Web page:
Wheel alignment should be checked whenever you have new tyres installed, suspension components installed or when you have experienced a road hazard or unusual wear of your tyres.
Wheel Alignment is the measurement of complex suspension angles and the adjustment of a variety of suspension components. Suspension tuning greatly influences the vehicles handling and the wear of your tyres.
The primary static angles that need to be measured and adjusted to complete a thorough wheel alignment are the caster, the camber and the toe.
The caster is the angle of the steering pivot measured in degrees. When viewing the suspension from the side of the car the caster is the tilt of the steering axis in relation to the centre of the wheel.
When the wheel is in front of the load the caster is said to be positive. In this case the steering pivot is at an acute angle. When the steering pivot is in front of the wheel and the angel is obtuse the caster is said to be negative.
Three to five degrees of positive caster is the normal safe range. For an optimum caster with heavier vehicles a more positive caster or more acute angle is used.
If the caster is different in each of your front tyres, then you can get straight-line tracking issues. This will cause the steering to pull to the side of the car with the least positive caster. If the caster is equal but too negative, then steering tends to be light and wander off line. Whereas, if the caster is too positive then the steering tends to be heavy and jerks at the slightest bump in the road.
Camber is measured in degrees and is the angle of the wheel when viewed from the front of the vehicle. If the top of the wheel is tilting away from the car, or outwards, then the camber is said to be positive. If the top of the tyre is tilted inwards, then the camber is said to be negative.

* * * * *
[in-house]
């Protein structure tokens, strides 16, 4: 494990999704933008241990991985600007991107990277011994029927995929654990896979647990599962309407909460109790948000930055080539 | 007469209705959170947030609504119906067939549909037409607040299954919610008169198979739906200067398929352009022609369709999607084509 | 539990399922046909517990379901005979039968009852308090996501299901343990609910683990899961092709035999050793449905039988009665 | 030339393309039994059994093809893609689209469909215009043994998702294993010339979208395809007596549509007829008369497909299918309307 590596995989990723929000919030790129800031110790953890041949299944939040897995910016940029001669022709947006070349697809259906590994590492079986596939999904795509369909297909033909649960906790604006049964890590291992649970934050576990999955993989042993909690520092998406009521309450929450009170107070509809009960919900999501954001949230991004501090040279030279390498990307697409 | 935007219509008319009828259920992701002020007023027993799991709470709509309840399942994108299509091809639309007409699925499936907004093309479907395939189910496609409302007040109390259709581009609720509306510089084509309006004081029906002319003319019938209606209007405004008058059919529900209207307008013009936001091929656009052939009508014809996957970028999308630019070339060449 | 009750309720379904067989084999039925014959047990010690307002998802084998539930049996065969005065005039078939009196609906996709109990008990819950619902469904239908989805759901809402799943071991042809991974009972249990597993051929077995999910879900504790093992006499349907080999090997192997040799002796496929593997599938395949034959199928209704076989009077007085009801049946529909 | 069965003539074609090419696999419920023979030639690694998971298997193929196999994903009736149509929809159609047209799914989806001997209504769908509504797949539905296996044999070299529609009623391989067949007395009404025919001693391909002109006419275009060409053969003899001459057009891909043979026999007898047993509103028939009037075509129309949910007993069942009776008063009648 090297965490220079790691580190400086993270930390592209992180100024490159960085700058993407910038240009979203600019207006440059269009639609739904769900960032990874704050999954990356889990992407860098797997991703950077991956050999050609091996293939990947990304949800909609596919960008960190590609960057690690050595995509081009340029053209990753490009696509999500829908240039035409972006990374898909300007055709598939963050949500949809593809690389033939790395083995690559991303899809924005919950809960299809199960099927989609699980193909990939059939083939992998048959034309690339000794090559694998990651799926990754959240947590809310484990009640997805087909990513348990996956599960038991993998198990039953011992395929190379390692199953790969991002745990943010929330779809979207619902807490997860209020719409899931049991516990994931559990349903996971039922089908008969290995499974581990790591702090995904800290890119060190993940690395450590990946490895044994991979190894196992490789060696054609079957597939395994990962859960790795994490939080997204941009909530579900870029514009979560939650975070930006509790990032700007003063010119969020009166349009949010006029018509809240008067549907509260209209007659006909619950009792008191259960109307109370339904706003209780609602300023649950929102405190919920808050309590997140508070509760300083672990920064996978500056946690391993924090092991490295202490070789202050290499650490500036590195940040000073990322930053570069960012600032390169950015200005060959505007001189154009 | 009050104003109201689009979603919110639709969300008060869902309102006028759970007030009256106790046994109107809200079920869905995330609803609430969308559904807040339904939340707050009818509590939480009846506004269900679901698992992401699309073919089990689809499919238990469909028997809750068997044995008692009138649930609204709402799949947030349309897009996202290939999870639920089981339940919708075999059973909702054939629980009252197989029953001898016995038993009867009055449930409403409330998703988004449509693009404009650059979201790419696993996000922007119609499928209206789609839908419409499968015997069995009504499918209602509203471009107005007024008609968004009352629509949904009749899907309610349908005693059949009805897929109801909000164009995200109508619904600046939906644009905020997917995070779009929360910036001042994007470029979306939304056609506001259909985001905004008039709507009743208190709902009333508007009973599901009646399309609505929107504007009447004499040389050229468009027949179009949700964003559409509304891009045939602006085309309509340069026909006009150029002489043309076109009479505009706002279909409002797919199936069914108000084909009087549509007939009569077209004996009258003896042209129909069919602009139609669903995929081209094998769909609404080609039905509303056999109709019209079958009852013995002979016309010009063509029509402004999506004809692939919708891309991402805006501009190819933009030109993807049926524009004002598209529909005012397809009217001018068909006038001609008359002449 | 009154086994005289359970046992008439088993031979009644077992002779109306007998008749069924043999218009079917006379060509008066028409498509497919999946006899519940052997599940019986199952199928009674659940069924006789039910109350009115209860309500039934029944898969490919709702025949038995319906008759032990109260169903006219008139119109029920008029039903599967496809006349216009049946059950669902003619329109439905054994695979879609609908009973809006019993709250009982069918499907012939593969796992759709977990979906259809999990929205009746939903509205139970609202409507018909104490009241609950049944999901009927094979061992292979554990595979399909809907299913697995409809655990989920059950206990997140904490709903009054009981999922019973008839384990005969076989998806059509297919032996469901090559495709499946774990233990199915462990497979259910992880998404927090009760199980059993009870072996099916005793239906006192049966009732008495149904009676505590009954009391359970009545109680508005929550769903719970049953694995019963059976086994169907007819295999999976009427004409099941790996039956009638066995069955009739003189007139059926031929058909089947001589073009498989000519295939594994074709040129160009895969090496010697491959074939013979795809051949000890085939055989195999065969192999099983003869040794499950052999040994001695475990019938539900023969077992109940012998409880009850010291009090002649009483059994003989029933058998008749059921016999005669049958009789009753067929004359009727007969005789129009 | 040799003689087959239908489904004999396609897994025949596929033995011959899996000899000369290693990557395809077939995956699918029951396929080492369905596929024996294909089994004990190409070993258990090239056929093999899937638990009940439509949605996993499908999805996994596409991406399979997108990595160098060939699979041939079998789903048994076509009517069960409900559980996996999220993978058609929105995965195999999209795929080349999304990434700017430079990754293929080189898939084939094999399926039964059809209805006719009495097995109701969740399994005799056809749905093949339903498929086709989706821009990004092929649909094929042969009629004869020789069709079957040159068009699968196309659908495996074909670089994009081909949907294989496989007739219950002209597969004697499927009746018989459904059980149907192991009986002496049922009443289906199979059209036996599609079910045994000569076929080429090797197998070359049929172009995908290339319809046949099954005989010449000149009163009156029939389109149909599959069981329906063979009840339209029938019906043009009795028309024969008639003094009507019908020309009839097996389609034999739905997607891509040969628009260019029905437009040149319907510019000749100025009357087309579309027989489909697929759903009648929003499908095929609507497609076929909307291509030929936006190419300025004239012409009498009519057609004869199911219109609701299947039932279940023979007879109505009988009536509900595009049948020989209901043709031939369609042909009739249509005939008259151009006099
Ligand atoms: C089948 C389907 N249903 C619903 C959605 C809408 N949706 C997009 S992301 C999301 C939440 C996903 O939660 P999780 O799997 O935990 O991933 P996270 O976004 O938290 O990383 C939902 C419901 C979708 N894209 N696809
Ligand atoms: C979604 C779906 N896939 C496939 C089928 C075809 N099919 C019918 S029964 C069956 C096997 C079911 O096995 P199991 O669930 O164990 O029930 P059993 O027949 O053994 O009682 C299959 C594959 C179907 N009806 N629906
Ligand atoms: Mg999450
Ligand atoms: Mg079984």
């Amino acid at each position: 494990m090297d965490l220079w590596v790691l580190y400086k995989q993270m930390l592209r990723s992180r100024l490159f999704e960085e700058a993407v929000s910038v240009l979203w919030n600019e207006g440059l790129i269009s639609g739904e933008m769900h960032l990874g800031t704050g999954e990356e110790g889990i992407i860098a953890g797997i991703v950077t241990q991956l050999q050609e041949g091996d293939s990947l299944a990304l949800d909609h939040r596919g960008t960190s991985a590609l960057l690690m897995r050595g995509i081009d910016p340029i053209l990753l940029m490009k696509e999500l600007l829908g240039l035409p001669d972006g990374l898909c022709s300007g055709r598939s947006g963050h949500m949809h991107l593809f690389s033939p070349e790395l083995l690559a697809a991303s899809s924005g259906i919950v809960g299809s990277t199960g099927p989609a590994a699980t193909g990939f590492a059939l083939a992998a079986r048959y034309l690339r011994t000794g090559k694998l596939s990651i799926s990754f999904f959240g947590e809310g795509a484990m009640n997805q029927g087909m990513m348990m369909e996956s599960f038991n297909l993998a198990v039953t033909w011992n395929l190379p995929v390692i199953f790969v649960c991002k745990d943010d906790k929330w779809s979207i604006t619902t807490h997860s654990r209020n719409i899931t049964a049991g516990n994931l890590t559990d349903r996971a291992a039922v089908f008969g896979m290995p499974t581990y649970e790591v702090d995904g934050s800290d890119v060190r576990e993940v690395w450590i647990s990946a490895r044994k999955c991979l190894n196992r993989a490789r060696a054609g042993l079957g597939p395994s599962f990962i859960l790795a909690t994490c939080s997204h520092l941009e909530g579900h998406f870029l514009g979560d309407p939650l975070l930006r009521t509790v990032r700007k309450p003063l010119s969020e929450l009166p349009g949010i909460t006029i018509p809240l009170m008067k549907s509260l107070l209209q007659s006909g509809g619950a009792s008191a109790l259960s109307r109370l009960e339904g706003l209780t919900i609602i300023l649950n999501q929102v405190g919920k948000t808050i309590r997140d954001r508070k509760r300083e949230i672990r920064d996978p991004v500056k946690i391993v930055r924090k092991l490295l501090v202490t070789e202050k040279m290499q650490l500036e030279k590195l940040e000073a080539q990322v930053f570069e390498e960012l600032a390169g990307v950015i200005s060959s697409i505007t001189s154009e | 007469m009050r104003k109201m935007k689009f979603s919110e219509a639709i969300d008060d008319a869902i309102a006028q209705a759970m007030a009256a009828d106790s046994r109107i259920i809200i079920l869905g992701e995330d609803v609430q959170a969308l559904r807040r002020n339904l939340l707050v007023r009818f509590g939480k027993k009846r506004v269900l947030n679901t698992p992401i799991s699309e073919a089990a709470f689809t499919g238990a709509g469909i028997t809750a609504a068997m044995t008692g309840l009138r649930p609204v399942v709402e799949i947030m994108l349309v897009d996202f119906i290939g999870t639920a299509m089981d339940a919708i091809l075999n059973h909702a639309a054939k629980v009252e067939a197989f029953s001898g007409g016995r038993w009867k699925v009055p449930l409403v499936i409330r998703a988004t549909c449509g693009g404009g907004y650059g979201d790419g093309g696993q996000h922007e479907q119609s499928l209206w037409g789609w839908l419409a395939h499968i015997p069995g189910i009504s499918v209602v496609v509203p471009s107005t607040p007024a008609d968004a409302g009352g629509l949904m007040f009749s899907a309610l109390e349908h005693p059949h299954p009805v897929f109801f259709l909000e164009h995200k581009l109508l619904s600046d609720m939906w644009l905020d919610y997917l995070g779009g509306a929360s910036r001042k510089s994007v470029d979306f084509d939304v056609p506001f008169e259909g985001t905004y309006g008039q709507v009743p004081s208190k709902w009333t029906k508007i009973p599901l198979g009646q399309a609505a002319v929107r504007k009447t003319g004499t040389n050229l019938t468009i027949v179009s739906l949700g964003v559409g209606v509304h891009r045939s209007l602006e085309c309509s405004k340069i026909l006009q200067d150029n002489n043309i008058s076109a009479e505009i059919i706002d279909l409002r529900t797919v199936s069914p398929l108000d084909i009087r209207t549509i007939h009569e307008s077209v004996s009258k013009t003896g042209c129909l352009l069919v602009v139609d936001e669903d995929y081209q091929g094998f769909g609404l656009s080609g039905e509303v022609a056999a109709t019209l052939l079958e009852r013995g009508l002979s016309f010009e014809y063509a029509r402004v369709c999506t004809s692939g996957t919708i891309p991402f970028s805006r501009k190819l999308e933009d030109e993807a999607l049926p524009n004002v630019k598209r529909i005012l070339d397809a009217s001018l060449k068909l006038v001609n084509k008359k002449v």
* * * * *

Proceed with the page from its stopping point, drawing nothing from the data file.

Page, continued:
When the camber of your wheels are out of adjustment you can experience premature wearing of the tyres on the affected side of your car. Another problem that can result from your camber being out of alignment is the steering can pull to the side with the most positive camber.
These types of camber issues usually arise as the result of structural damage or damage to the strut and/or spindle assembly. Other factors that cause your camber to fall out of alignment are sagging springs or other attached parts becoming defective such as ball joints. These mechanical issues can all have an affect on your ride height.
The most critical alignment setting relative to tyre wear is the vehicle’s toe. If the Toe of your wheel alignment is just slightly out, its affect on your tyres can create rapid and uneven wear.
The toe angle identifies the direction of the tyres compared to the centreline of the vehicle. In the case of a rear-wheel drives, the back-wheels power and ‘push’ the front tyres, which drag and cause a degree of resistance to work against the suspension arms. Most rear-wheel drive vehicles use positive toe to compensate for this suspension arm displacement. This means that when the front wheels are pushed by the back wheels they favour a toe-in, (negative), configuration.
Front-wheel drives pull the vehicle which results in a forward movement of the suspension arms in their bushings. Due to this pull factor of front-wheel drives their toe is adjusted to be negative. This means that when the back wheels are pulled by the front wheels they favour the toe-out, (positive), configuration.
Toe can also be used to alter a vehicles handling traits. Increased toe-in reduces oversteer, steadies the car and enhances its high-speed stability. Increased toe-out reduces understeer and frees up the car, especially during initial turn-in while entering a corner.
Other Wheel Alignment measurements that help with precision steering are:
- The Steering Axis Inclination, (SAI)
- The Included Angle
- The Scrub Radius
- The Riding Height
- The Seat Back
- The Thrust Angle
- The Alignment Ranges
- The Steering Centre
- Tow out on Turns
- Wheel Offset